Project description:MicroRNAs (miRNAs) undergo high levels of regulation in skeletal muscle development and control skeletal muscle mass, function and metabolism over the lifespan. More recently, the role of long non-coding RNAs (lncRNAs) in skeletal muscle regulation has started to emerge. Following up on our recent study describing the expression pattern and putative roles of 768 miRNAs in the quadriceps muscle of mice at early life stages, we used a high-throughput miRNA qPCR-based array to assess the expression of the same miRNAs in 28-month old male mouse quadriceps muscle. In addition, we report the expression patterns of lncRNAs playing a putative role in muscle development and adaptation from growth to old age. Twelve miRNAs were significantly downregulated in 28-month old muscle when compared with 12-week old muscle. Ten of them clustered at the Dlk1-Dio3 locus, known as 'Callipyge,' which is associated with muscle development and hypertrophy. This collective downregulation was paralleled by decreases in the expression levels of the maternally expressed imprinted LncRNA coding genes Meg3 and Rian stemming from the same chromosomal region. In contrast, the paternally expressed imprinted Dlk1-Dio3 locus members Rtl1, Dio3, and Dlk1 and the muscle related lncRNAs lncMyoD1, Neat_v1, Neat_v2, and Malat1 underwent significant changes during growth, but their expression levels were not altered past the age of 12 weeks, suggesting roles limited to hyperplasia and early hypertrophy. In conclusion, collective muscle miRNA expression gradually decreases over the lifespan and a cluster of miRNAs and maternally expressed lncRNAs stemming from the Callipyge locus is significantly dysregulated in aging muscle. The Dlk1-Dio3 locus therefore represents a potential new mechanism for age-related muscle decline.
Project description:microRNAs (miRNAs) regulate gene expression post-transcriptionally by targeting mRNAs for degradation or by inhibiting translation. Dicer is an RNase III endonuclease which processes miRNA precursors into functional 21-23 nucleotide RNAs that are subsequently incorporated into the RNA-induced silencing complex. miRNA-mediated gene regulation is important for organogenesis of a variety of tissues including limb, lung and skin. To gain insight into the roles of Dicer and miRNAs in mammalian skeletal muscle development, we eliminated Dicer activity specifically in the myogenic compartment during embryogenesis. Dicer activity is essential for normal muscle development during embryogenesis and Dicer muscle mutants have reduced muscle miRNAs, die perinatally and display decreased skeletal muscle mass accompanied by abnormal myofiber morphology. Dicer mutant muscles also show increased apoptosis and Cre-mediated loss of Dicer in Myod-converted myoblasts results in enhanced cell death. These observations demonstrate key roles for Dicer in skeletal muscle and implicate miRNAs as critical components required for embryonic myogenesis.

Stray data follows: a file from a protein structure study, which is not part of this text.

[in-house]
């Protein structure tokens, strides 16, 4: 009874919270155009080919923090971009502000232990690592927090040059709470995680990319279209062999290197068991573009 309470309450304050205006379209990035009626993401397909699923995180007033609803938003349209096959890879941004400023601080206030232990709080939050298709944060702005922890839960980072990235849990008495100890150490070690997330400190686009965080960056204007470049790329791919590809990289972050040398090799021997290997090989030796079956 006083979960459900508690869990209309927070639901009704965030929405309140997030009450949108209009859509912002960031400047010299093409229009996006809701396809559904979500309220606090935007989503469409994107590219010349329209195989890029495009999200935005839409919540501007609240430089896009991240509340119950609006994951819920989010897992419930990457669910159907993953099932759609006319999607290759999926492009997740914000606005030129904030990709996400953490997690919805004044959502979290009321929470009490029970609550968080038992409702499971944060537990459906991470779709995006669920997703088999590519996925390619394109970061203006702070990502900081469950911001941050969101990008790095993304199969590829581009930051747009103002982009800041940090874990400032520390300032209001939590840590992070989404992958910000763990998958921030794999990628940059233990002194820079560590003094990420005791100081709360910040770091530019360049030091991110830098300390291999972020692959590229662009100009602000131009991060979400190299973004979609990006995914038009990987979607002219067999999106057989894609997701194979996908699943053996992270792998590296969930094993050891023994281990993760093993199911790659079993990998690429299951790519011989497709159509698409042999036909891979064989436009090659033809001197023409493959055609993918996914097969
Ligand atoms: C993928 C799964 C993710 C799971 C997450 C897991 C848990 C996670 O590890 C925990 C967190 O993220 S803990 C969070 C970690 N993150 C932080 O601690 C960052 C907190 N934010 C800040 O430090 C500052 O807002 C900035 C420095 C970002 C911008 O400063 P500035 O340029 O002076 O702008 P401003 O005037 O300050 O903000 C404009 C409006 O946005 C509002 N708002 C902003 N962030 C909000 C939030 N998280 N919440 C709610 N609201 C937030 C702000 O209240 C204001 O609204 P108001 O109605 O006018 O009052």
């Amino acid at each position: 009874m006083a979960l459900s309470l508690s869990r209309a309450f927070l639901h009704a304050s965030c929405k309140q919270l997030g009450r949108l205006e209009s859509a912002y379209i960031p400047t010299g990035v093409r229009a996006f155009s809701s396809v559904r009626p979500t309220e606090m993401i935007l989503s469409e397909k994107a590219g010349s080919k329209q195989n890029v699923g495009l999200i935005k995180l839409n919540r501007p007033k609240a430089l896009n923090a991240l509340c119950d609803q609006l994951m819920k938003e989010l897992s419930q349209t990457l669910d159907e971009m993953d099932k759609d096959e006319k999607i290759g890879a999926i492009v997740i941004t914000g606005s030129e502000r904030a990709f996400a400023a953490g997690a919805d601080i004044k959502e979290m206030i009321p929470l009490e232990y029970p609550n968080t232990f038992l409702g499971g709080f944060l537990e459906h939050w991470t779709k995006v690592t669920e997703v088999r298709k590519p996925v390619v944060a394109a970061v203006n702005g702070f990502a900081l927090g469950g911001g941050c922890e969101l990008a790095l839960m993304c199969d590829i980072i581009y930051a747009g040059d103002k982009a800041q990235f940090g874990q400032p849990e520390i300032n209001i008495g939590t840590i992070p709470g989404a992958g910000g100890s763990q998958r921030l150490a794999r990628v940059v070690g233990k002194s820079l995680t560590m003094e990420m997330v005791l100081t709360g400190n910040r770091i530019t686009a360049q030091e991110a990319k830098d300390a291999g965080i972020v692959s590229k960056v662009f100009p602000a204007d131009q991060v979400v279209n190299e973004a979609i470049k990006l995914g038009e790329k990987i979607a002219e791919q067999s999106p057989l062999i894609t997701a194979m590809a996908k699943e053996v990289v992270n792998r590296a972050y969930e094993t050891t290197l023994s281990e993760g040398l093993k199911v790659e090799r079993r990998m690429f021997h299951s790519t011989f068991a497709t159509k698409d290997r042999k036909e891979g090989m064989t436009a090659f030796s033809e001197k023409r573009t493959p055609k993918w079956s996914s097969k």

Project description:MicroRNAs (miRNAs) play a vital role in muscle development by binding to messenger RNAs (mRNAs). Based on prenatal skeletal muscle at 33, 65 and 90 days post-coitus (dpc) from Landrace, Tongcheng and Wuzhishan pigs, we carried out integrated analysis of miRNA and mRNA expression profiling. We identified 33, 18 and 67 differentially expressed miRNAs and 290, 91 and 502 mRNA targets in Landrace, Tongcheng and Wuzhishan pigs, respectively. Subsequently, 12 mRNAs and 3 miRNAs differentially expressed were validated using quantitative real-time PCR (qPCR), and 5 predicted miRNA targets were confirmed via dual luciferase reporter or western blot assays. We identified a set of miRNAs and mRNA genes differentially expressed in muscle development. Gene ontology (GO) enrichment analysis suggests that the miRNA targets are primarily involved in muscle contraction, muscle development and negative regulation of cell proliferation. Our data indicated that more mRNAs are regulated by miRNAs at earlier stages than at later stages of muscle development. Landrace and Tongcheng pigs also had longer phases of myoblast proliferation than Wuzhishan pigs. This study will be helpful to further explore miRNA-mRNA interactions in myogenesis and aid to uncover the molecular mechanisms of muscle development and phenotype variance in pigs.